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CHAPTER I. (Page 1.)
CHAPTER II. (Page 40.)
DISTINGUISHED VISITORS TO THE STATE IN ITS
CHAPTER III. (Page 76.)
DISTURBANCES AND BRITISH AGGRESSION ON THE NORTHERN FRONTIER FROM 1791 TO 1798 AND verMONT'S PART THEREIN.
CHAPTER IV. (Page 108.)
ACCEPTANCE AND RESIGNATION OF OFFICIAL POSITIONS-EXTRADITION OF FUGITIVES FROM JUSTICE -COLONIZATION SOCIETY-SLAVERY.
CHAPTER V. (Page 131.)
INCIDENTS, LEGISLATION AND INTERNAL AFFAIRS OF VERMONT FROM 1791 To 1808.
CHAPTER YI. (Page 149.)
INCIDENTS, LEGISLATION, EMBARGO, SMUGGLING AND INTERNAL AFFAIRS OF VERMONT from 1808 TO 1836.
CHAPTER VII. (Page 173.)
BRITISH AGGRESSION AND CAUSE OF THE WAR OF 1812 AND VERMONT'S ATTITUDE RESPECTING IT.
CHAPTER VIII. (Page 196.)
VERMONT IN THE WAR OF 1812-1814.
CHAPTER IX. (Page 225.)
WAR OF 1812-1814.-CONTINUED.
CHAPTER X. (Page 284.)
CLAIMS OF INDIANS TO LAND IN VERMONT.
CHAPTER XI. (Page 315.)
THE PLACE OF HOLDING THE LEGISLATIVE SESSIONS, THE CAPITOL AND LIBRARY BUILDINGS, AND SUPREME COURT ROOMS.
CHAPTER XII. (Page. 340.)
BIOGRAPHICAL SKETCHES OF PIONEERS OF THE
NEW HAMPSHIRE GRANTS AND VERMONT.
CHAPTER XIII. (Page 359.)
BIOGRAPHICAL SKETCHES OF PIONEERS OF THE
CHAPTER XIV. (Page 380.)
LIST OF Treasurers, SECRETARIES OF STATE, AUDITORS OF ACCOUNTS, SPEAKERS OF THE HOUSE OF REPRESENTATIVES, CLERKS OF THE HOUSE, SECRETARIES OF THE SENATE, AND LEGISLATIVE SESSIONS IN VERMONT SINCE 1777.
N the admission of Vermont as one of the
members of the Federal Union, the calamities of war and warlike preparation and the excitement of controversy, had passed, which was welcome, and propitiɔus to the pursuit of private business and the prosecution of public concerns. The State government was placed in the hands of men whose talents and virtues the people had the utmost confidence in-the control of men of undoubted courage and capacity. Governor Chittenden, as a magistrate and as a man, had long been endeared to the people of the State, and his characteristics were such as a new State required. The great need for the security and advancement of the people was the improvement of the natural and civil advantages which were already in their possession. The resources of the State were to be developed. New towns were to be granted, roads to be laid out and worked, manufactures and commerce to be fostered, and schools and learning encouraged. Were the people equal to the task? A disinterested Virginian, who visited Vermont in the summer of 1791, wrote to a friend in Bennington in September of that year and gave a description of Vermont and its people, as follows, viz:
"Before I left Virginia, I had conceived but a very indifferent opinion of the Northern States, and especially of the State of Vermont. I had formed the idea of a rough barren country, inhabited by a fierce, uncivilized, and very unpolished people. I made my tour up Connecticut River, east of the Green Mountains, near the northern boundary of your State, and returned on the western side, by the lake, through Bennington. I must confess I was surprised and astonished beyond measure, to find a fertile, luxuriant soil, cultivated by a virtuous, industrious and civilized set of inhabitants; many of whom lived in taste and elegance, and appeared not unacquainted with the polite arts. The rapid progress in population and improvement, and the many surprising incidents that have taken place since the short period of your existence as a State, will furnish material for some able historian, to give the world a history that shall be both entertaining and instructive."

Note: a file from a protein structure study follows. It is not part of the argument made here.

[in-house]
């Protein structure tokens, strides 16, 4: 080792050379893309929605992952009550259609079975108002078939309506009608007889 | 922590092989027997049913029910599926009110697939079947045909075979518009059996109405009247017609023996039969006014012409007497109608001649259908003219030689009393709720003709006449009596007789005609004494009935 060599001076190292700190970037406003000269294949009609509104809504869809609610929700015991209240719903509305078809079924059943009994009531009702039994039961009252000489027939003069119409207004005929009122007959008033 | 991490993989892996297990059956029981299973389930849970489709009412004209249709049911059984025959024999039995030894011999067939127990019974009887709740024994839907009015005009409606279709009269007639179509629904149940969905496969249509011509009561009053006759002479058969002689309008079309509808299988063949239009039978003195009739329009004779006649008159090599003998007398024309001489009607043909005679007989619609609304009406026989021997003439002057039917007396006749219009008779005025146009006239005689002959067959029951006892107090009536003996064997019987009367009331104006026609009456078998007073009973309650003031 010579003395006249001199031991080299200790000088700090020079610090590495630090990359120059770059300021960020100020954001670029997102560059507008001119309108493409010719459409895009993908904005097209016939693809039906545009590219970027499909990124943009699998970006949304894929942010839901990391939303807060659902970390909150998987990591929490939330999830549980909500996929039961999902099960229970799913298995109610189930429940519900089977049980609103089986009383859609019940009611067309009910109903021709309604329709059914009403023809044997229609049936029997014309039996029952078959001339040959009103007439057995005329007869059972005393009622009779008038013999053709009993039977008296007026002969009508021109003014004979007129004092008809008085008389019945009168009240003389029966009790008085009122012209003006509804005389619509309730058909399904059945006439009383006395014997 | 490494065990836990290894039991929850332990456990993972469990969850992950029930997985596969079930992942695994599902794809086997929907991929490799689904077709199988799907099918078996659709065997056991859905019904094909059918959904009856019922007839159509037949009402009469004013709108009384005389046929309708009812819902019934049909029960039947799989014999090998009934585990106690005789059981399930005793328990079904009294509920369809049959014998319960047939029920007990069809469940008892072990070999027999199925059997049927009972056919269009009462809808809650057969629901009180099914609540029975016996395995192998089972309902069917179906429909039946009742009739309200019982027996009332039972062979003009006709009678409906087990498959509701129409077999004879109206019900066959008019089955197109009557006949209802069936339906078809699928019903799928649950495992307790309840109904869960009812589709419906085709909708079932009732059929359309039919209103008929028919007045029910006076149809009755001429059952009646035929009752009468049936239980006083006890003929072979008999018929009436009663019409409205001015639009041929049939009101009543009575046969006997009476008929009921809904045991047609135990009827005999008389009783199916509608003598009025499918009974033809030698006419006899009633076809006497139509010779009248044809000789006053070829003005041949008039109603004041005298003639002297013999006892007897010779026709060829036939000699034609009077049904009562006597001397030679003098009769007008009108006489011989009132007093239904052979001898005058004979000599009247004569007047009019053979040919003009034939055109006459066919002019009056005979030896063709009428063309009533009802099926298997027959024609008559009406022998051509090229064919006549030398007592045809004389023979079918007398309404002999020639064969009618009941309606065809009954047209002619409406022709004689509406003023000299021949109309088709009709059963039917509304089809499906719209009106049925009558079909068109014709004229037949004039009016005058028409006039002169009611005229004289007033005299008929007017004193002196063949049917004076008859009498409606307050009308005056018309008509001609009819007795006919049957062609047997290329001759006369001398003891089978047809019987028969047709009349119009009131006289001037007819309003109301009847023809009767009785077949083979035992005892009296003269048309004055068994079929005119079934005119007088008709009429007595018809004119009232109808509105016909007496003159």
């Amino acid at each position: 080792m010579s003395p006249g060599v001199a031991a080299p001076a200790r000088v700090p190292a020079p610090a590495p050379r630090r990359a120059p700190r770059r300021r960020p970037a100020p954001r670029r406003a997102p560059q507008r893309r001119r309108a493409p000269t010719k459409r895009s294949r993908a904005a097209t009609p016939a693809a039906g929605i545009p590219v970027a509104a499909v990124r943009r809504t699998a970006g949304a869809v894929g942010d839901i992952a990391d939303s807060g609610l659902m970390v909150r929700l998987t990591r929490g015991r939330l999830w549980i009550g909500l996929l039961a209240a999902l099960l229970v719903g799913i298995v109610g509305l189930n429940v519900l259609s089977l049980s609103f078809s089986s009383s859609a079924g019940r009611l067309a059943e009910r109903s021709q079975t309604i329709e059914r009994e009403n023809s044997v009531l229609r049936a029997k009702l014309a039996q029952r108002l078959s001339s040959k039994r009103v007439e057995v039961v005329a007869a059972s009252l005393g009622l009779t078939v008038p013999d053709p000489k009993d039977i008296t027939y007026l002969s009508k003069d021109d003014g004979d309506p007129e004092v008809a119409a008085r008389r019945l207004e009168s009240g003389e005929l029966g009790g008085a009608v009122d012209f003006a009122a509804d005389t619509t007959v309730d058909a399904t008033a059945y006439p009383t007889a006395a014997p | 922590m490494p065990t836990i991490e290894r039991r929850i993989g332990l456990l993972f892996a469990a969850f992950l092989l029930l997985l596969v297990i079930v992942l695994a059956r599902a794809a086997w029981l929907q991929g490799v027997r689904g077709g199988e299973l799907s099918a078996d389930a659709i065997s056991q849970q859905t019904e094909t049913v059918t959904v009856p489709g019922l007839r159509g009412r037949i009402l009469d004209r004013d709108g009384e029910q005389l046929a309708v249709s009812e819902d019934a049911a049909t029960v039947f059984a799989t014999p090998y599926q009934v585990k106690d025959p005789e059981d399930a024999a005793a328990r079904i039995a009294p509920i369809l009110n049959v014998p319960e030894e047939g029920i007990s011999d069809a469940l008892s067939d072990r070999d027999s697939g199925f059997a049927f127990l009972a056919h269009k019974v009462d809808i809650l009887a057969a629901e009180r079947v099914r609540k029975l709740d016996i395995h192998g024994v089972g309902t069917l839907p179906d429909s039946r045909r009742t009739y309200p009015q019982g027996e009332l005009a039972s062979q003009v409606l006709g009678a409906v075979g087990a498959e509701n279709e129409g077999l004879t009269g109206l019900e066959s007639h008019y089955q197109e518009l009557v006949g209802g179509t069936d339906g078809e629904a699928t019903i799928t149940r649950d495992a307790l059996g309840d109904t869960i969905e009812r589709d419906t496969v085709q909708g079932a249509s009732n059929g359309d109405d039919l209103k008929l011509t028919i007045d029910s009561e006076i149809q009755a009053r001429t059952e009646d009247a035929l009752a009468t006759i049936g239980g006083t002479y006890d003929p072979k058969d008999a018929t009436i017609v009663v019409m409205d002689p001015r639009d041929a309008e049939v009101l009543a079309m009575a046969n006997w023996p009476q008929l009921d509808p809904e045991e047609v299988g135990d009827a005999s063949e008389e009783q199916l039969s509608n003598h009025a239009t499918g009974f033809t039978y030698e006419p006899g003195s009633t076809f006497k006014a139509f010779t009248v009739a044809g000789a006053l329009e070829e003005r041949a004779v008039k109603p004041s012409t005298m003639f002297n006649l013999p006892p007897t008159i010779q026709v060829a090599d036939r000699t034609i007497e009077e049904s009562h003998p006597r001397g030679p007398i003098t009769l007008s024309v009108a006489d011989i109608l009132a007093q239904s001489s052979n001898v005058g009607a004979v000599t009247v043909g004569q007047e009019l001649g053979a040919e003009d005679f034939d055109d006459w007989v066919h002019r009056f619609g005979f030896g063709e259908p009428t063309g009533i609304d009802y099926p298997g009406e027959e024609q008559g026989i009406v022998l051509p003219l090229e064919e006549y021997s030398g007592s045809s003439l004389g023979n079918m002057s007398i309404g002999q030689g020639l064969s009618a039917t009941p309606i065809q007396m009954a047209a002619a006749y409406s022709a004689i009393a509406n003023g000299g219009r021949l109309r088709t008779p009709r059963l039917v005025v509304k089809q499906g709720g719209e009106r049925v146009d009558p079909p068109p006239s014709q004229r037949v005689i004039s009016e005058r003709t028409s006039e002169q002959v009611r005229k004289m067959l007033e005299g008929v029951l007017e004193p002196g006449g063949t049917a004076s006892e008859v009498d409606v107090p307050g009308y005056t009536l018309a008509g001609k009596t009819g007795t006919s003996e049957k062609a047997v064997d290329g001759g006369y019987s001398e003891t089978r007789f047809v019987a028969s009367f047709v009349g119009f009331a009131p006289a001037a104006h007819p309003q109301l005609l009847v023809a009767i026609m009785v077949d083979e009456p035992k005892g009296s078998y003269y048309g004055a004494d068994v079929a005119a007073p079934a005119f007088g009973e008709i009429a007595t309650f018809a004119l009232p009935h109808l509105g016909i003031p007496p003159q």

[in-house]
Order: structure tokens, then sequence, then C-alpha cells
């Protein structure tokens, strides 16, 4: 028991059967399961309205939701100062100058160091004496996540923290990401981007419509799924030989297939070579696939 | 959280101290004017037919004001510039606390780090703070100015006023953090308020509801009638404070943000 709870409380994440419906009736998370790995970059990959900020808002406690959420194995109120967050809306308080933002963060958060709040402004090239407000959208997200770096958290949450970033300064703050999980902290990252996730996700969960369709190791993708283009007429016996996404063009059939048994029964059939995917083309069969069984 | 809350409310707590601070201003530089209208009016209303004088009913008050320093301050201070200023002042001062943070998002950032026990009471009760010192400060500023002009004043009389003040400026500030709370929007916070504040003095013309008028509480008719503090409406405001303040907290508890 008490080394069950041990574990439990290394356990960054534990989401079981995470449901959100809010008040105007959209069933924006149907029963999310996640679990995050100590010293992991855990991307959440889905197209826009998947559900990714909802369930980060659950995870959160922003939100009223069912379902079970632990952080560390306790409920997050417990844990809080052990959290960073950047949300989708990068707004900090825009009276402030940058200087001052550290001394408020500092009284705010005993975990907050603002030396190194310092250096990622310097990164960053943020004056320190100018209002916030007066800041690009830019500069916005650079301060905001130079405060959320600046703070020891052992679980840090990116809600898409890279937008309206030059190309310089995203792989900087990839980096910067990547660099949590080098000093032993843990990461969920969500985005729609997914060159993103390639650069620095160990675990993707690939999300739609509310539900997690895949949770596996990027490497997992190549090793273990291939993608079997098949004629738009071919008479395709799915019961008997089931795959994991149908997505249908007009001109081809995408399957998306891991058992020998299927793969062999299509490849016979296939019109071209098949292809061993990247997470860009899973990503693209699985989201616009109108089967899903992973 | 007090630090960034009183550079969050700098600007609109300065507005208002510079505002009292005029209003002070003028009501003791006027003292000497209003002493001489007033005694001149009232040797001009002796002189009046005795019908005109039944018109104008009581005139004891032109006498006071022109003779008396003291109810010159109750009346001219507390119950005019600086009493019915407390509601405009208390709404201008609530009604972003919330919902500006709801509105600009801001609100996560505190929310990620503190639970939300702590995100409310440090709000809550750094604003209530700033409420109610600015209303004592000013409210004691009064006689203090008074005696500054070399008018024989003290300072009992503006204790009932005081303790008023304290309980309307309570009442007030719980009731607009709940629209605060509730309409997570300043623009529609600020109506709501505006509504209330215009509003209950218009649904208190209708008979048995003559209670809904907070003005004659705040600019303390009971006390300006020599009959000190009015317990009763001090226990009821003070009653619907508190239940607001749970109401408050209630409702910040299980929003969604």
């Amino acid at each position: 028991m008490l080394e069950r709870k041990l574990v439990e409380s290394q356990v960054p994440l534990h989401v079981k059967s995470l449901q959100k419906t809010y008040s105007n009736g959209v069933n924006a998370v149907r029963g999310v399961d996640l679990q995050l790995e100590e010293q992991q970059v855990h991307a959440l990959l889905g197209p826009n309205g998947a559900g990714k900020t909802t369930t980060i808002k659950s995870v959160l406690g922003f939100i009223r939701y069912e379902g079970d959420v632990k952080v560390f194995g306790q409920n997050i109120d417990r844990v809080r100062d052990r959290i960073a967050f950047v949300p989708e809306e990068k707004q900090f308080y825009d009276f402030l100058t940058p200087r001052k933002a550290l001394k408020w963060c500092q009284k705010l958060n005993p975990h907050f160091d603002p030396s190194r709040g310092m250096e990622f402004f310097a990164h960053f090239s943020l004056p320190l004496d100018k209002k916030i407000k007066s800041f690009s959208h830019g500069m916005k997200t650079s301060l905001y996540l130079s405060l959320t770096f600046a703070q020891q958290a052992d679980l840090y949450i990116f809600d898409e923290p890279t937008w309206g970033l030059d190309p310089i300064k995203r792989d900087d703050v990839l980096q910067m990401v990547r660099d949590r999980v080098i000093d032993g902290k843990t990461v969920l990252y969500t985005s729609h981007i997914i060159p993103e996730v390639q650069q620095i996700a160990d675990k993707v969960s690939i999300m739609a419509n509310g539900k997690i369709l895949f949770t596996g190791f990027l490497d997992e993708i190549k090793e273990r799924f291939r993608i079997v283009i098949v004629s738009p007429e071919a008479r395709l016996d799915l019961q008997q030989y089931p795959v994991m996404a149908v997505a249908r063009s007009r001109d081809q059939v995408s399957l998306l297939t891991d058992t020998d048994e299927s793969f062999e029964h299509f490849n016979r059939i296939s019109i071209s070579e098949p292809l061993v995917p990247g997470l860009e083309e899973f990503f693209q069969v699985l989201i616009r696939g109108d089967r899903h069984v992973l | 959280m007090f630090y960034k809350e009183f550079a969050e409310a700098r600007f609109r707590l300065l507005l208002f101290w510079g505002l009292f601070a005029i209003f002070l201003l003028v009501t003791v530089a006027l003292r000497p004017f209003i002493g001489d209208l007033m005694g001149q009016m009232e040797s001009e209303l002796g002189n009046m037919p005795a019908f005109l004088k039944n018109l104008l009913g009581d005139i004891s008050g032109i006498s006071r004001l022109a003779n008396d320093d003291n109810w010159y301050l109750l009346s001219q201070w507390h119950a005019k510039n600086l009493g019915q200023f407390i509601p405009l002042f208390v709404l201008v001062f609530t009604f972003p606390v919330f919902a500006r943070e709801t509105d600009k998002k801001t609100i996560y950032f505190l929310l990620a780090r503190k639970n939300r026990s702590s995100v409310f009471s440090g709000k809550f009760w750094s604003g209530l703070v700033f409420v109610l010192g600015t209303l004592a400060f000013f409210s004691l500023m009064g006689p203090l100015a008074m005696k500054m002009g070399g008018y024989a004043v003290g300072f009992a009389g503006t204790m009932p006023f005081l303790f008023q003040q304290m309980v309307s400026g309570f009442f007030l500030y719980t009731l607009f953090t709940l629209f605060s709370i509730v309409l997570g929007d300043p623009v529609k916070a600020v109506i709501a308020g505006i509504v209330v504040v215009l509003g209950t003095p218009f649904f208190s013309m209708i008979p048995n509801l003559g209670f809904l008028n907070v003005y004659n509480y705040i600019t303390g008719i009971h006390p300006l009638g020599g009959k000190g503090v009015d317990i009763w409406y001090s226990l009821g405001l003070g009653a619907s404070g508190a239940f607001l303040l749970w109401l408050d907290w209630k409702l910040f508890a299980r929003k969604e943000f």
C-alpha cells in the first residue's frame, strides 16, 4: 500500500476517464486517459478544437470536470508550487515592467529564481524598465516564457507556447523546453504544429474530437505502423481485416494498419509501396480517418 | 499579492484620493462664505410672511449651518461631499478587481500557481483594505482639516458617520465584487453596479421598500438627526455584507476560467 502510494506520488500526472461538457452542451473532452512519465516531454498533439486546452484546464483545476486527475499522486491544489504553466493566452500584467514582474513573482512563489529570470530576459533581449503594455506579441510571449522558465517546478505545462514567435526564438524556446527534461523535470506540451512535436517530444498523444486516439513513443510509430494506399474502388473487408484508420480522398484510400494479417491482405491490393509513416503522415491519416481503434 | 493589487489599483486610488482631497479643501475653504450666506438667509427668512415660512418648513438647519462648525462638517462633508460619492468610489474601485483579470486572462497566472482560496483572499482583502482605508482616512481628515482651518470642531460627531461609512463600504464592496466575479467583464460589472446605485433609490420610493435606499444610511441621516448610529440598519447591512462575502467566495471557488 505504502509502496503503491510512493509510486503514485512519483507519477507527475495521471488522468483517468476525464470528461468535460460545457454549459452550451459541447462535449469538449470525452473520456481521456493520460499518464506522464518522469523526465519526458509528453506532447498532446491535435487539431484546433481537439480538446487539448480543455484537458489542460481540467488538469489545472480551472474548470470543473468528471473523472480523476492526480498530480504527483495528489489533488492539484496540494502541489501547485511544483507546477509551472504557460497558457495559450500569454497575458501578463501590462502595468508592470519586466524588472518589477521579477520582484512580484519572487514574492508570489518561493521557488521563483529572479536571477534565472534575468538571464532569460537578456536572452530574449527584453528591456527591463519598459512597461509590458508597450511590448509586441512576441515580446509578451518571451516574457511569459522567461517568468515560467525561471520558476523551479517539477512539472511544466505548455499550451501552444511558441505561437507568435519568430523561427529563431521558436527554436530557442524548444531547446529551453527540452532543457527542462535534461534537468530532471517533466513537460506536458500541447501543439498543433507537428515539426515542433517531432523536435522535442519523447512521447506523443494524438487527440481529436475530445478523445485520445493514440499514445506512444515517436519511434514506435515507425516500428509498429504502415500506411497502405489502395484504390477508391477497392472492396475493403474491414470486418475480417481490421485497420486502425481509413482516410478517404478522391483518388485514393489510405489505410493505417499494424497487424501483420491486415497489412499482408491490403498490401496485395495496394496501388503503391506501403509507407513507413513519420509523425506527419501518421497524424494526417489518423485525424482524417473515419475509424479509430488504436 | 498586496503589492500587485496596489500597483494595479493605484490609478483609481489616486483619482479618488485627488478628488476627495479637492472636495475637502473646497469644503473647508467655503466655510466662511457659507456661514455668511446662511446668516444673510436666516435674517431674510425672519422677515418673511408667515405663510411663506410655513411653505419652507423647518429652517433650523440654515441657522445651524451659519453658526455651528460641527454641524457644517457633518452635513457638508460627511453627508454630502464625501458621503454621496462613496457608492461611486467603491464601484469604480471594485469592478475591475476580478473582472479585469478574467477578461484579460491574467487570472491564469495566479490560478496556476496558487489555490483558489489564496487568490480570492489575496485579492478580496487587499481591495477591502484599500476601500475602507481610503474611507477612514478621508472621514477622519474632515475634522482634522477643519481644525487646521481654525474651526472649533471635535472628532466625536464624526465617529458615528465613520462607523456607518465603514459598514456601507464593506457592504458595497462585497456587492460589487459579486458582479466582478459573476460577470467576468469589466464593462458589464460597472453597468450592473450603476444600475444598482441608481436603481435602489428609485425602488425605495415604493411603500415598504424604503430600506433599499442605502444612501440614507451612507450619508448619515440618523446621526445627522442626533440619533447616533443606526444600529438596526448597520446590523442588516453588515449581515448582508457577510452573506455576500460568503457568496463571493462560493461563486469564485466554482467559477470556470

This writer might have also, in truth, referred to extraordinary opportunity of extending and developing her manufacturing interests by reason of her water power facilities along her rivers. The attention of Ira Allen, Levi Allen, and other leading Vermonters was early turned toward the project of improving the waterway between Lake Champlain and the river St. Lawrence by cutting a canal. It is stated in Ira Allen's history of Vermont that Lake Champlain is a noble sheet of water and so deep that ships of war have sailed in it. It is sprinkled with many beautiful, fertile and well
inhabited isles, but it is to be lamented that the wealth of its waves should be merely confined to the fishermen, when they might be converted to the noblest purposes of trade and useful navigation, for the mutual benefit of millions, by a navigable cut to the river St. Lawrence. In consequence of an application made by Ira Allen of this State to Governor Haldimand, Governor of Canada, in 1784 and 1785, General Haldimand thought so highly of the proposition that he appointed Captain Twist, the engineer of that province, to make a survey and estimate the expense of the canal. The captain began his survey at the rapids of St. Johns and carried it on along the side of the river Sorel to Chamblee. His estimate of the expense sufficient to bear vessels of two hundred tons burthen was £27,000 sterling. He said it was impossible to calculate the advantages of the undertaking in a commercial point of view; such an undertaking would promote agriculture, population, arts, manufactures, handicrafts, and all the business of a civilized State.
Ira Allen, in an interview with his Grace, the Duke of Portland, laid down the advantages that would mutually result to the two countries, if such a communication should be carried into effect, but his Grace objected to his government paying any share of the expenses. He expressed a readiness to receive, and to consider proposals for carrying the project into execution. Allen offered to cut the canal at his own expense on condition that he should be secured for the money expended by an order from government by the assignment